As the weather gets colder we tend to eat more slow cooked or stewed meat dishes and Ossobuco all Milanese is a firm favourite.
This recipe makes use of Veal Shin which when ready will mealt in your mouth. Here is the recipe from Dino Joannides’s Semplice
“This classic Milanese dish is thought to have originated in the city’s restaurants during the 19th century. It uses a cut or thick slice from the veal shank, which, if not on display in your butcher’s, can usually be ordered on request.
Bizarrely, one of the best versions of this dish I have ever eaten was at Ribot, one of my favourite restaurants in Milan, which actually specializes in Tuscan food but has a few Lombardian daily specials. The meat they used was vitellone from Fassone cattle and had a much deeper flavour than usual. If you want to try this dish in its hometown and be certain it is on the menu, head to Antica Trattoria della Pesa, which first opened in 1880.
As always, there is much debate about the authentic recipe for ossobuco, such as whether or not it should include tomatoes or gremolata. More unusual is that it is the only example I can think of where a meat course is served with risotto. For that reason, when ordering it in a restaurant, it is advisable not to have a pasta or rice dish as a first course.
I always make enough ossobuco for eight people even when cooking for four because the leftovers are delicious. Slipped off the bone, the meat can be mixed into tagliatelle or used as a stuffed pasta filling. The latter is an idea first used by Giorgio Locatelli, I think, to wean ‘ladies who lunch’ on to ossobuco as they found the traditional way of serving it unappealing.”
150 g unsalted butter, plus extra for thickening if you wish
6–8 medium or large slices of veal shank at least 3.5 cm thick
2 teaspoons sea salt
freshly ground black pepper
1 large onion, finely chopped
150 g chopped carrots
150 g celery, chopped
400 ml dry white wine
1 and a 1/2 teaspoons double-concentrated tomato purée
1 bay leaf
250ml veal stock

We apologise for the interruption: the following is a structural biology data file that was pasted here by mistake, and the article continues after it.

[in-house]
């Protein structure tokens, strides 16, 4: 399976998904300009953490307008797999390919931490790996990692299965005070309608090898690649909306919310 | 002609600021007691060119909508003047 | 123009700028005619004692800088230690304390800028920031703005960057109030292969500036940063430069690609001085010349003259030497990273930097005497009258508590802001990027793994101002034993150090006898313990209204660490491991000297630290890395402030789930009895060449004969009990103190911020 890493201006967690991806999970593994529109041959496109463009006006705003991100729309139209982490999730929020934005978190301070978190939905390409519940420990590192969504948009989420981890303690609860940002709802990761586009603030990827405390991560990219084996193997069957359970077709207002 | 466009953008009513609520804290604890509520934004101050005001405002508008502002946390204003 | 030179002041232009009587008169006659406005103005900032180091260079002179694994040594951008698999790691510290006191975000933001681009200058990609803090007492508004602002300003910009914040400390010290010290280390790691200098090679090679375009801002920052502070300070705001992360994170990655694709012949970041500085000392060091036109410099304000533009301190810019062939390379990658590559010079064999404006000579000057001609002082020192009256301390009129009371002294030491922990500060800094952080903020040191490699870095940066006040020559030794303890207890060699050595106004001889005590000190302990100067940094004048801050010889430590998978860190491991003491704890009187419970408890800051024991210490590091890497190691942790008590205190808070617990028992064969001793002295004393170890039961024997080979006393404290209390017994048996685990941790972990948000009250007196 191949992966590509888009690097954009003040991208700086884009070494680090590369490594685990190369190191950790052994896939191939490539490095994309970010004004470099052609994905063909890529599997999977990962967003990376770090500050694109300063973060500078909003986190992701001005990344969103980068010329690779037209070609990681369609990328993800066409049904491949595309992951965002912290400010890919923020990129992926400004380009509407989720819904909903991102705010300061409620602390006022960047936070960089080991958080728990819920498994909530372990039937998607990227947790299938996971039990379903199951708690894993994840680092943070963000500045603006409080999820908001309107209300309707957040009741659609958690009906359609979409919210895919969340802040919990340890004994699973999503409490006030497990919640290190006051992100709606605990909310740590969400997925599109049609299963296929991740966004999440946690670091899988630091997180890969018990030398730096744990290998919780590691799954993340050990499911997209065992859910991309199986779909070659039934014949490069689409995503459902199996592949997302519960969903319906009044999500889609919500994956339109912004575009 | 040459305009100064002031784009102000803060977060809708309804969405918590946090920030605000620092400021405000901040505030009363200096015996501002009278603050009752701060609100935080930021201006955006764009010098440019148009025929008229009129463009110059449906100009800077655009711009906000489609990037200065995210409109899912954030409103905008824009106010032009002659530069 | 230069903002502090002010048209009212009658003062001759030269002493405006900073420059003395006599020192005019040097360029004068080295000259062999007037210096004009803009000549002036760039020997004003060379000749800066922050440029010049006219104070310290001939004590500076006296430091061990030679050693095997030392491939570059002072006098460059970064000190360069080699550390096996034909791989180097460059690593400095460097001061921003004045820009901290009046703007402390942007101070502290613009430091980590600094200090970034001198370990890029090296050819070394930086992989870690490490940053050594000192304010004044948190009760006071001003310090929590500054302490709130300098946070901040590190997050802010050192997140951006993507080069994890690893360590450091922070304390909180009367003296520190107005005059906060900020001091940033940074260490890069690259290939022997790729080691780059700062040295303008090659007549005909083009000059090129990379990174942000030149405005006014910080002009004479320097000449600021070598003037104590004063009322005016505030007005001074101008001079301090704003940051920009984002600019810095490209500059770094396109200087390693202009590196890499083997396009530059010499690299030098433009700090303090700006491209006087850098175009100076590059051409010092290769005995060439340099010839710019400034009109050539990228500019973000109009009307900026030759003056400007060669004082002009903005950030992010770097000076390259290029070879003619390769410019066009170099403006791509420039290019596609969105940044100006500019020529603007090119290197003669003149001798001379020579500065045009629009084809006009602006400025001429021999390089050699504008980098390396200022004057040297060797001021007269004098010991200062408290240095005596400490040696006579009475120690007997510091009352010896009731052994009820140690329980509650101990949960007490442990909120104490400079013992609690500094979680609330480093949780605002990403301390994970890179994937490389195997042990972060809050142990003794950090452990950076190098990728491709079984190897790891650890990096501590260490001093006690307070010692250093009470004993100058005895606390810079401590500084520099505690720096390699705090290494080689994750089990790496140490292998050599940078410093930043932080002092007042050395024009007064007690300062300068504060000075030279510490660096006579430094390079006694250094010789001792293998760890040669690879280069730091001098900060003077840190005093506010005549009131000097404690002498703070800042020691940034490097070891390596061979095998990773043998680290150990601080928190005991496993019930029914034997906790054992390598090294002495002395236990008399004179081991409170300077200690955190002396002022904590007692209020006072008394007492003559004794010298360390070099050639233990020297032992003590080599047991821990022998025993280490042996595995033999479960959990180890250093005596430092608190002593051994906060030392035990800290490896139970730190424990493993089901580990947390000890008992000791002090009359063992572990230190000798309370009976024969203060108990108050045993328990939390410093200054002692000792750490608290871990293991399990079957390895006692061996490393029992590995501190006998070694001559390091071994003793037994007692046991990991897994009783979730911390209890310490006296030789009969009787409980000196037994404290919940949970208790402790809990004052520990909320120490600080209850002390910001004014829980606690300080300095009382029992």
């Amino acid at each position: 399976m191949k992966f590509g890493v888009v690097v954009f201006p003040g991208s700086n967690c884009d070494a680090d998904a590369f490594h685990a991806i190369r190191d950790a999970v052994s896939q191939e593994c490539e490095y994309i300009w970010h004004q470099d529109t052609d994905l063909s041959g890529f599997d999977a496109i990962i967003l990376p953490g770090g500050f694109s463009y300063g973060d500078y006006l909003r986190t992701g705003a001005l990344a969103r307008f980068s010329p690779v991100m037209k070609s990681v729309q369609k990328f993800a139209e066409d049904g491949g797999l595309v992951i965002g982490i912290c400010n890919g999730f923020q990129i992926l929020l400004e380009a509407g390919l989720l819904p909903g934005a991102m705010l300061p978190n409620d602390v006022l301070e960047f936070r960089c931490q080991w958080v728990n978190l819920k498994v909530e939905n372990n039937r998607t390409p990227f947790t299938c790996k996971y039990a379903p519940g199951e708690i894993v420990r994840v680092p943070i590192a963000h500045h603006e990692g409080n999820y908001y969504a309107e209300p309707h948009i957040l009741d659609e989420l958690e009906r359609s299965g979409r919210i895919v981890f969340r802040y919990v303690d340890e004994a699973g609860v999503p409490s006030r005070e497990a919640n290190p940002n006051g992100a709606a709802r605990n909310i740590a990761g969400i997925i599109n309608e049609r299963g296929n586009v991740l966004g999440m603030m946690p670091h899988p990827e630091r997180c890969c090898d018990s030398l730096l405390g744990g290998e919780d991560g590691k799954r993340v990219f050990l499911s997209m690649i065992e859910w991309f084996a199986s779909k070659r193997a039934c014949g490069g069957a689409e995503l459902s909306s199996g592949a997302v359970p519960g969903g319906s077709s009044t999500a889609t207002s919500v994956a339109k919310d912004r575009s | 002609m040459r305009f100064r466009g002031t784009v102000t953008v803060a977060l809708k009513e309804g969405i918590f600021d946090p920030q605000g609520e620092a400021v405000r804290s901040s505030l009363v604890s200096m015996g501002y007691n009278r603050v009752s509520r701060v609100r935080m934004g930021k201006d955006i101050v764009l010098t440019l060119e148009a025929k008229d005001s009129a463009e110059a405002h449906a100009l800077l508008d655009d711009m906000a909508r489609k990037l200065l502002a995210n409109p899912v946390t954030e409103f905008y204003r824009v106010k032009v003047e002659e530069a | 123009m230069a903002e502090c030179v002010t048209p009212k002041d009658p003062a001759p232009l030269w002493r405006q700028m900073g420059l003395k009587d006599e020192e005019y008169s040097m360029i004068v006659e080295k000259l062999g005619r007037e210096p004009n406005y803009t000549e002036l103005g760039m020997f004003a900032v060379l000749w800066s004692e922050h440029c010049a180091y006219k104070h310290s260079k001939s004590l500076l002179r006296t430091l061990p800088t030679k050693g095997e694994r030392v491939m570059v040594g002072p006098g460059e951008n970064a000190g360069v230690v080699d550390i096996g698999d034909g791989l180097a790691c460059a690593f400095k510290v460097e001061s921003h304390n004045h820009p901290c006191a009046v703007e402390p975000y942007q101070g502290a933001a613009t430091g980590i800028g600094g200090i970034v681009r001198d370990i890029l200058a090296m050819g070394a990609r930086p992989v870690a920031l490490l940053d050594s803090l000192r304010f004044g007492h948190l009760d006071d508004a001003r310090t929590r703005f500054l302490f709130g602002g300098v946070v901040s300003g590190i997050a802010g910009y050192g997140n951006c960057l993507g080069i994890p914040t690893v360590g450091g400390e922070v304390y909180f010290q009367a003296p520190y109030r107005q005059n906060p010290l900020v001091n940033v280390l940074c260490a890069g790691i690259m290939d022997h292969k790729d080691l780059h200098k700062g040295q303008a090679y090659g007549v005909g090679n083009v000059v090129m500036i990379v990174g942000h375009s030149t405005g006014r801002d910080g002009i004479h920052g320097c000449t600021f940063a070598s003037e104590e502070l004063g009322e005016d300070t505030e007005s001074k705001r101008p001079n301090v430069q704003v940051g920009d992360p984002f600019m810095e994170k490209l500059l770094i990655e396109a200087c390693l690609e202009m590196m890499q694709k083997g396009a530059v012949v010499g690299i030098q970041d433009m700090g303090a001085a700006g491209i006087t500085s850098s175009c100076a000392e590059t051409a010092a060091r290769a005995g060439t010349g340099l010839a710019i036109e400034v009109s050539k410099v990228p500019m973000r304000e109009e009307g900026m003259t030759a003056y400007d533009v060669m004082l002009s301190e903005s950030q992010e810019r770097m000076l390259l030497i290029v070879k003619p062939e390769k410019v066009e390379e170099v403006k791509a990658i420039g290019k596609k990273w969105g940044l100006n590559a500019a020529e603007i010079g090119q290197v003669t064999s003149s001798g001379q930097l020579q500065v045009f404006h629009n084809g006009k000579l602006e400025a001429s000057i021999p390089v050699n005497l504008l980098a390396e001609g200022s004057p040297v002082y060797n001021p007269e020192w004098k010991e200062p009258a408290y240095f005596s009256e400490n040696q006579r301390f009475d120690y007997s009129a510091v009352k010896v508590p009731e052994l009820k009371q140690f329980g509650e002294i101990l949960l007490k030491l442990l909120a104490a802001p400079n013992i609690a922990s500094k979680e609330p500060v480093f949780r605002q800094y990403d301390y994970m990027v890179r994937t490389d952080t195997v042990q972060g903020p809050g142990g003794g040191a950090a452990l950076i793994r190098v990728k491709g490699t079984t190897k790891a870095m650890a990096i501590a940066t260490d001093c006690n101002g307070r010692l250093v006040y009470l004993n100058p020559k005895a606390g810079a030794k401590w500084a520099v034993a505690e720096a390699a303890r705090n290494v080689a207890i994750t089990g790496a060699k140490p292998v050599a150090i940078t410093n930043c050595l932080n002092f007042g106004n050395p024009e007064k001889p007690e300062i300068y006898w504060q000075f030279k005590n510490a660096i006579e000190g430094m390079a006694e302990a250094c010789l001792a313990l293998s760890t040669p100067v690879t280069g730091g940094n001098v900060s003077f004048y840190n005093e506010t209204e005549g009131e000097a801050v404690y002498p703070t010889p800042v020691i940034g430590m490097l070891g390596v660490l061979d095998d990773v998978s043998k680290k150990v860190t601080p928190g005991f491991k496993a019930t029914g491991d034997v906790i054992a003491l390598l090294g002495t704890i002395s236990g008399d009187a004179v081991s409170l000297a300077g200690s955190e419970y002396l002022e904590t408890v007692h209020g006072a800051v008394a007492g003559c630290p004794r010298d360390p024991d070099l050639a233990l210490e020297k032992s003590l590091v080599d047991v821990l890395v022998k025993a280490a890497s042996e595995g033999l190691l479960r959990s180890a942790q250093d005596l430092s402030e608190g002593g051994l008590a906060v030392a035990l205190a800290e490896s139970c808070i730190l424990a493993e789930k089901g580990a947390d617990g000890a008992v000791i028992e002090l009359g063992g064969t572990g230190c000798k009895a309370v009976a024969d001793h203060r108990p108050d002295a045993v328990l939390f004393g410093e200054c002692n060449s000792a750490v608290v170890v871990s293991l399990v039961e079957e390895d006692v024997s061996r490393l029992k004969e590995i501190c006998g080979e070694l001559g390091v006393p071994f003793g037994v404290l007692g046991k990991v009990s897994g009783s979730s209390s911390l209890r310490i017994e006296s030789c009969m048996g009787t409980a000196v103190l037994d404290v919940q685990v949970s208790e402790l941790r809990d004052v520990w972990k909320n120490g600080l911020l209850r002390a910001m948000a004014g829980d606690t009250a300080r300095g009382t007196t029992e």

Risotto Milanese, to serve
(see page 126)
For the gremolata:
• finely grated zest of 1 Amalfi lemon
• 1 garlic clove, finely chopped
• 4 tablespoons finely chopped flat leaf parsley
Preheat the oven to 180ºC/gas mark 4.
Melt the butter in a large flameproof casserole dish and brown the veal.
Add the salt and pepper to taste, then transfer the meat to a plate and set aside.
Add the onion, carrots and celery to the fat remaining in the casserole dish and fry over a high heat for 5–10 minutes, until the onions begin to brown.
Return the veal to the dish, placing it with the bones upright to prevent the marrow falling out.
Lower the heat and add the wine. When the alcohol has evaporated, carefully stir in the tomato purée and cook for another 5 minutes.
Add the bay leaf, then taste and adjust the seasoning before adding the veal stock.
Cook for another 5 minutes over a high heat.
Cover the casserole and place in the oven for 2 hours.
The meat is ready when it simply comes off the bone with a fork.
To make the gremolata:
Just combine all the ingredients for it in a bowl and set aside for later.
Transfer the meat to a large serving dish or arrange on individual plates.
Using a wooden spoon, squash the vegetables remaining in the casserole dish to make a rough sauce, adding a little butter to thicken it if you wish.
Pour the sauce over the veal and sprinkle the gremolata on top.
Serve with the Risotto Milanese